Straitsteps Cottages – We apologise but currently the cottages are not open, this will be reviewed as the season progresses and COVID restrictions allow
The village of Wanlockhead has existed for over three hundred years. The first miners came to pan for gold and lived in tents through the summer months, but it was impossible to stay in the winter because of the severe weather conditions.
As Wanlockhead was an isolated place, many generations of the same families lived and worked here. During the recessions in the lead industry, many of the families left to start new lives in Canada, South Africa, Australia, New Zealand and United States.
At the Straitsteps Cottages you can experience what it was like to live as a miner in the 18th and 19th centuries. One cottage depicts a cottage interior around 1750 and the second around 1850 with the third and final cottage at around 1910. The artefacts on show, illustrate how the people of Wanlockhead lived, worked and played. The tour guide will explain how the miners’ families lived during these two time-periods.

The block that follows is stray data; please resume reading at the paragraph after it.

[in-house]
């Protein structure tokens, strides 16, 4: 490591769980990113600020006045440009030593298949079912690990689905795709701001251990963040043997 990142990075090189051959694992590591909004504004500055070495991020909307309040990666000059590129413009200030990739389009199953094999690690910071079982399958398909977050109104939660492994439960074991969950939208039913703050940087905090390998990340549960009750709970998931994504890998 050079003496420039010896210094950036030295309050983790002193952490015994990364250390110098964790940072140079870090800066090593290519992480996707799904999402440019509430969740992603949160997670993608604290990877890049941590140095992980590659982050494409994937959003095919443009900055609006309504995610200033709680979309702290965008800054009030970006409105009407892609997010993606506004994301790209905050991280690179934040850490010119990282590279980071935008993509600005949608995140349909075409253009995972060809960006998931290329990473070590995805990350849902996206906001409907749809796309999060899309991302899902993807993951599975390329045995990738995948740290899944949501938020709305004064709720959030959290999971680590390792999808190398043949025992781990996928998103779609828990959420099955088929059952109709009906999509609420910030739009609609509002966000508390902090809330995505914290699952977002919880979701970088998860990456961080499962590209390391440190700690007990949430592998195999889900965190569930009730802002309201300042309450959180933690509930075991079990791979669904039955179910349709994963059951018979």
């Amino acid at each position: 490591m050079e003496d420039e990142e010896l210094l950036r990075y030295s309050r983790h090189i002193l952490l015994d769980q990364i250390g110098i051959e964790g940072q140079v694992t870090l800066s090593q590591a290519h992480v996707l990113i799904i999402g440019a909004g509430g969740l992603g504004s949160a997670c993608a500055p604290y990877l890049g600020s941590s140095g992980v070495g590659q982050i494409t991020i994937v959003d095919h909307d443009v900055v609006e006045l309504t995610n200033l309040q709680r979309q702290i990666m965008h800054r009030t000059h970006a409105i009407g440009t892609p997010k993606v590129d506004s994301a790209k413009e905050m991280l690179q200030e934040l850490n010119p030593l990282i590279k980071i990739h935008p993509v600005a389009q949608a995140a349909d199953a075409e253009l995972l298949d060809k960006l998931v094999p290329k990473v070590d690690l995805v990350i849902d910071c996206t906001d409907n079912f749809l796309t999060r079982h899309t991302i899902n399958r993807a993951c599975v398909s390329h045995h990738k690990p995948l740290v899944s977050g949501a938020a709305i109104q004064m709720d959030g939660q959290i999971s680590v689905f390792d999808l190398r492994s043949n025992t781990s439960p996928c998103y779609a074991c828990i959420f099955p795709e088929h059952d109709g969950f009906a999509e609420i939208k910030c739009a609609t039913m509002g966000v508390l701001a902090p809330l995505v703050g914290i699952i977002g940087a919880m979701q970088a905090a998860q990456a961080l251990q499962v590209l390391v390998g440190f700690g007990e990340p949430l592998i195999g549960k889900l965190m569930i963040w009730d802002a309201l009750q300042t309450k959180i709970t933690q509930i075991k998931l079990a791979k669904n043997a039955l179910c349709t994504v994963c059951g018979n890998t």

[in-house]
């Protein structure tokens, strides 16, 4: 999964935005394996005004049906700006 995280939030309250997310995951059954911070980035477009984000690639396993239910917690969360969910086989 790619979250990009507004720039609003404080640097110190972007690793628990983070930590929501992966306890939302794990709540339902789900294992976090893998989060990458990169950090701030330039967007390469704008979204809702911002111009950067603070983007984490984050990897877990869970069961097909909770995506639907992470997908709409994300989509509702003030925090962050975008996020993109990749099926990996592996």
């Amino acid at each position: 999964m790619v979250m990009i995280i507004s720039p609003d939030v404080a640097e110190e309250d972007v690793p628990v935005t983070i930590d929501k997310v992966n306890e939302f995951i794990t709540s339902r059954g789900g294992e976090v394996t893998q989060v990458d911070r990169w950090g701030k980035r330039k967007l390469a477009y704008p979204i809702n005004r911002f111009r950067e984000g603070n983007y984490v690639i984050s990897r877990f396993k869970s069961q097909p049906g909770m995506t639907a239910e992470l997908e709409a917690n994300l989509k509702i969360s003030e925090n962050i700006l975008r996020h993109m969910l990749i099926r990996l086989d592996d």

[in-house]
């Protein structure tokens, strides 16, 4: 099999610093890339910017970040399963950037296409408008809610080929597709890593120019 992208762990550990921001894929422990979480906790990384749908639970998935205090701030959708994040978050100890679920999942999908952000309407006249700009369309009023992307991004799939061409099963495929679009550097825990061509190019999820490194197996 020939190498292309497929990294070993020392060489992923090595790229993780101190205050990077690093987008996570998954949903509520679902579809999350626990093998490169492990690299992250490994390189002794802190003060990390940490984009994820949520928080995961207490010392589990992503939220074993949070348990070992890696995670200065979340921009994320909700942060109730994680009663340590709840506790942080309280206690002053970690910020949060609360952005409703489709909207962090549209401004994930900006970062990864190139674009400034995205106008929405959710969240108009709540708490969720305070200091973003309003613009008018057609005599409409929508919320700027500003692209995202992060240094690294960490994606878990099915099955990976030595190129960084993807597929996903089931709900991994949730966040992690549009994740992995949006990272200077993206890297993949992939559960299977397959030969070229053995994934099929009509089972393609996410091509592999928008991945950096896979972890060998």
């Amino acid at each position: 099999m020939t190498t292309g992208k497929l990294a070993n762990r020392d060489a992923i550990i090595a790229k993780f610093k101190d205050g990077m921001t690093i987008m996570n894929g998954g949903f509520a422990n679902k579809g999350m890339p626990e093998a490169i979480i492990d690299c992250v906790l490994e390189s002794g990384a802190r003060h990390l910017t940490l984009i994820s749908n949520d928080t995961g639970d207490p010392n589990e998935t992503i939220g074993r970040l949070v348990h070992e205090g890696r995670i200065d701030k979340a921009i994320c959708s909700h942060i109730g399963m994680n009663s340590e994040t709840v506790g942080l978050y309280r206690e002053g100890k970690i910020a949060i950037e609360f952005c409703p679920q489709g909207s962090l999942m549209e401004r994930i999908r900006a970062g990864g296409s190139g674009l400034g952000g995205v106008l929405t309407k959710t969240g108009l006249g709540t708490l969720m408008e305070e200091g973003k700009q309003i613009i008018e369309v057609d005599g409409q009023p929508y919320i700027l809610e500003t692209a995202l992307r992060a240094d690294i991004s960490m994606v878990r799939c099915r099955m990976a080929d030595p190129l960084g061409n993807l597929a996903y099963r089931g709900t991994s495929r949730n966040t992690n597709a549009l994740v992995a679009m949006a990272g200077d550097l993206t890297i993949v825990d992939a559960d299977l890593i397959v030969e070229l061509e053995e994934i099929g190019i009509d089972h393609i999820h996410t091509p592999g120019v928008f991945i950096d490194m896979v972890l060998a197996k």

Straitsteps Cottages tours
You can now book tours of the cottages online!
By the time the lead mining industry had started the tents were replaced by stone buildings made from local stones and thatched with heather or sods. These buildings mostly consisted of ‘but and ben’ cottages and consisted of one room with a rushes on the floor and a fire place which was no more than a hole in the wall with ventilation through a hole in the roof which acted as a chimney.
Fuel for the fire was peat. The windows did not have any glass in as it was too expensive due to the window tax and the elements were kept at bay by wooden shutters.
As new mining families moved into the area they were allowed to build their homes on any free ground they liked. When The Duke of Buccleuch took over the mining operations, housing substantially improved. The houses now had two rooms and the roofs were covered with slate and there was an outside toilet.
The windows were fully glazed but they were small to keep the heat in. Peat fires were replaced by coal by 1809 which was burned in cooking ranges with a proper chimney.